Reflections From the 2021 Residency Season


Resident artist Kyla Culbertson at work in the Windgate Studio


As summer’s humid air lifts and the days grow shorter, we find ourselves reflecting on the 2021 residency season and the artists who formed our campus community. After years of planning and months of construction, we welcomed artists into the new Windgate Studio in June. Together, we launched a new era at Watershed and brought the gleaming new space to life. The studio hummed with energy as the residents took risks, considered their trajectories, and developed new work.

While our facility has changed, creating time and space where groups of artists can connect, explore, and grow remains at the heart of what we do. After a year without residential programs, we felt more fortunate than ever to witness artists gleefully hop in the back of a pickup to run up the hill for meals, enjoy elated and hilarious exchanges with one another, and share ideas behind work as it progressed. These mundane yet meaningful moments underscore the value of the residency experience and make all of the careful planning worth the effort.

The pandemic altered many aspects of life on campus but residents found new ways to make the most of their sessions. Ceramists took sunrise swims, shared ideas around the campfire, and left Watershed with new plans and perspectives.

The following images capture moments from each of the 2021 sessions, along with reflections from artists who helped shape this remarkable season.

The Color Network’s Mentor-Mentee Session

The Color Network’s residency came to fruition after extensive planning on the part of many collaborators. The 3-week session focused on deepening mentor-mentee relationships among artists of color. While participating artists had previously established partnerships between experienced mentor artists and emerging mentee artists–with the majority of their connections formed online–their Watershed session offered an initial opportunity for the program participants to work alongside one another in person. They arrived at Watershed during a heat wave, braved a fifty degree fourth of July, and amicably adapted as we worked out the inevitable kinks of a new studio. While impressive work resulted from the late night studio sessions, the residents’ palpable joy and ease engendered by their time together was undoubtedly the highlight of hosting this group. We hope this will be the first of many sessions with TCN artists.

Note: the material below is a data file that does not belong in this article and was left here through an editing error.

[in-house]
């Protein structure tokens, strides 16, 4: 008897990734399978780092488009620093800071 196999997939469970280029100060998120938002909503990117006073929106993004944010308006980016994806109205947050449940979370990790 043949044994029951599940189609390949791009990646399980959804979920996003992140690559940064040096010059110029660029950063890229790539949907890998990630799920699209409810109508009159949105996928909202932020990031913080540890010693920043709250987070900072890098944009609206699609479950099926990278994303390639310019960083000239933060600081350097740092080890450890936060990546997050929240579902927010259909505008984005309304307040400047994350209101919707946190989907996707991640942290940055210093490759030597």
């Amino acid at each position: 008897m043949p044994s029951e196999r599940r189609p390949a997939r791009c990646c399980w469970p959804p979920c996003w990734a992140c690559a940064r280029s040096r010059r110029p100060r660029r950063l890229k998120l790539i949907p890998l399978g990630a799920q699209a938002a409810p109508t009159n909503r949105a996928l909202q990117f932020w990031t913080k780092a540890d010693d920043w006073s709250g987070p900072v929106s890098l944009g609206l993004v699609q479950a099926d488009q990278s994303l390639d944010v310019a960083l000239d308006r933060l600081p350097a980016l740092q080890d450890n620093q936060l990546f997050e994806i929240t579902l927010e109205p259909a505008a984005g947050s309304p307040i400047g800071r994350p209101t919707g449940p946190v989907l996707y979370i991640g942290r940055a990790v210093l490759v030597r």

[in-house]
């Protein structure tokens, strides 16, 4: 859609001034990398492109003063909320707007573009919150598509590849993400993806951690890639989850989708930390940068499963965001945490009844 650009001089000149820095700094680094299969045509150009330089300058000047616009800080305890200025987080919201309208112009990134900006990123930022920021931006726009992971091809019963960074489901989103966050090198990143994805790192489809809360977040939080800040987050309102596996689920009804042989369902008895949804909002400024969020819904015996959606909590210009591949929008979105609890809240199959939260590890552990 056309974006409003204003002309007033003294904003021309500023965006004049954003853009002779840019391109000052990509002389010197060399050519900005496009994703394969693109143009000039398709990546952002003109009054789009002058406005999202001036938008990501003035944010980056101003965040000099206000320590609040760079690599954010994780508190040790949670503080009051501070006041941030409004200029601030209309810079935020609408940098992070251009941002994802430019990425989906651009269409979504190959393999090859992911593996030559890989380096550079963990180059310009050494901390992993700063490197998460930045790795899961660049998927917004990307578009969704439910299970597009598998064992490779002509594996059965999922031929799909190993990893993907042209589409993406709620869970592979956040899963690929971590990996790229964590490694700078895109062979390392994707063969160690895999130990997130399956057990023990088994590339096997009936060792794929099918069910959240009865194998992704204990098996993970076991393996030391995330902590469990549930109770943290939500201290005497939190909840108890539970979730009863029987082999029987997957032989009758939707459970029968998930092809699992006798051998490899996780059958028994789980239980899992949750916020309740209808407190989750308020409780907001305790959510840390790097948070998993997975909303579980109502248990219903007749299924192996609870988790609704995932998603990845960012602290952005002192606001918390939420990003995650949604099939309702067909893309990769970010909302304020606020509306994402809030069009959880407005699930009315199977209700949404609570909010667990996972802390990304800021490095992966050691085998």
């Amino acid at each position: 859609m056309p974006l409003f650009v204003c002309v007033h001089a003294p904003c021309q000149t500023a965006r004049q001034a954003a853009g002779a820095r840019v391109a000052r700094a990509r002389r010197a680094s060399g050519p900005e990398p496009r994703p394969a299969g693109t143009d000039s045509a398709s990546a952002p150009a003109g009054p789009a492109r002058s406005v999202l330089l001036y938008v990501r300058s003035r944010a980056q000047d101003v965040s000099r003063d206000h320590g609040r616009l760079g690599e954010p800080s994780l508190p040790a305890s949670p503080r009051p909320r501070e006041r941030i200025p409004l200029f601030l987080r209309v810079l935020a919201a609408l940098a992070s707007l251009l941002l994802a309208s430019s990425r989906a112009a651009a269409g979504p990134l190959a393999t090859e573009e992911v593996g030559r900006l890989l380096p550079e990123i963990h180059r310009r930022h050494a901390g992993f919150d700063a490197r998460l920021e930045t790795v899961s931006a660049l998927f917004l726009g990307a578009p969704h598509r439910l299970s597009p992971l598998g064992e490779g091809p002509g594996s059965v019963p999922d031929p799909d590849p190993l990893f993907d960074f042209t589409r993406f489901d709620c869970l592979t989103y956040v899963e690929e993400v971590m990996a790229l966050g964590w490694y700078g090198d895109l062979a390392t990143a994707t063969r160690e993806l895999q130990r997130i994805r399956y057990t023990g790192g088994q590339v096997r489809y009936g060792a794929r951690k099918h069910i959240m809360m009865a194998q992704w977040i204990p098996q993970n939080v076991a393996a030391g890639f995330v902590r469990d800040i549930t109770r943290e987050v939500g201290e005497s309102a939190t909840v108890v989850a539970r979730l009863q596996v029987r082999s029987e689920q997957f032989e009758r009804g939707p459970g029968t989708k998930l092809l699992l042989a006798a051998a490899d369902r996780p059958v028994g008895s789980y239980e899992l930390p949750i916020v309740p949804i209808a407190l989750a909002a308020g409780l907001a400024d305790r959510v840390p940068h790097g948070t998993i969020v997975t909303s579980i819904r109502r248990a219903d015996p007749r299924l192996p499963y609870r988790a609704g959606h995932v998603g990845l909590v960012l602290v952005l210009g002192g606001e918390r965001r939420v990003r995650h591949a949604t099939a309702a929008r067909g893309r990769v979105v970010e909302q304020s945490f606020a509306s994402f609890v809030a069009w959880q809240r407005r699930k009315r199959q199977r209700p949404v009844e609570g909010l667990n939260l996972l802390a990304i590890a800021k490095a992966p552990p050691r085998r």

“I felt so supported mentally, physically, and monetarily in a way no other organization or program has done! All the staff and organizers made me feel welcome, included, and confident to pursue a life in making! Everyone lifted each other up and did so in an immaculate environment!

Isolina Minjeong Alva

The Color Network Session resident artists included Isolina Minjeong Alva, Natalia Arbelaez, Gerald Brown, Adam Chau, April Felipe, Corrin Grooms, Salvador Jiménez-Flores, Sana Musasama, Alex Paat, Sarah Petty, and Isaac Scott.

TCN’s session was supported in part by a grant from the National Endowment for the Arts and by donations from AMACO, Laguna Clay, Shimpo, and Speedball.

Open Studio Session I

Our first 2021 Open Studio Session provided time and space for an unusual theme-free residency (our summer residencies usually have a theme). Participating artists arrived as strangers ready for this experiment in creative community during the pandemic. It worked out seamlessly thanks to the adventurous and caring nature of this fabulous cohort. We so enjoyed watching resident artists connecting, creating, and inspiring one another. The new studio’s open floor plan contributed to some cross-pollination of ideas and work (there were quite a few clay heads hanging around by the end of the session) as the artists kept a variety of day and nighttime hours during their time together.


“I was able to completely focus on my work. I didn’t know if I was able to do that anymore! I found that I still have the desire to make work for myself and that was very meaningful to me. I’m sure with time I will become even more aware of how valuable the residency was to my practice.”

Karen Beall

Open Studio Session I resident artists included M’Shinda Abdullah-Broadus, Malene Barnett, Karen Beall, Cassandra Brown, Aaron Caldwell, Kyla Culbertson, Phoebe Deutsch, Penny Huynen, and Kevin Snipes.

Open Studio Session II

During the second Open Studio Residency, nine artists arrived at Watershed with no formal agenda and quickly found a common interest in firing the wood kiln. While the labor-intensive preparations and firing process occupied the majority of their third week in residence, this ambitious group made time to curate a pop-up exhibition of their work as well. They staged the impromptu show for one night in Watershed’s Barkan Gallery and included work by everyone in the session, along with pieces by staff members.


“I have been unable to regularly work in clay during Covid-19 and was hungry for time and space to develop my practice. By the end of the residency I could identify and articulate what/who influences me and start to see where my own voice in clay was. I reevaluated my skill set and can now proceed in this career by targeting what additional skills I want to obtain so I can create the work I want.”

Carolyn Wiley

Open Studio Session II participants included Eugene Agyei, Emily Beck, Jessica Cheng, Lili Chin, Alejandra Cuadra, Joe Donnelly, Summer Orr, Julia Pierce, and Carolyn Wiley.

Salad Days Artist Grace Tessein and resident artist M’Shinda Abdullah Broadus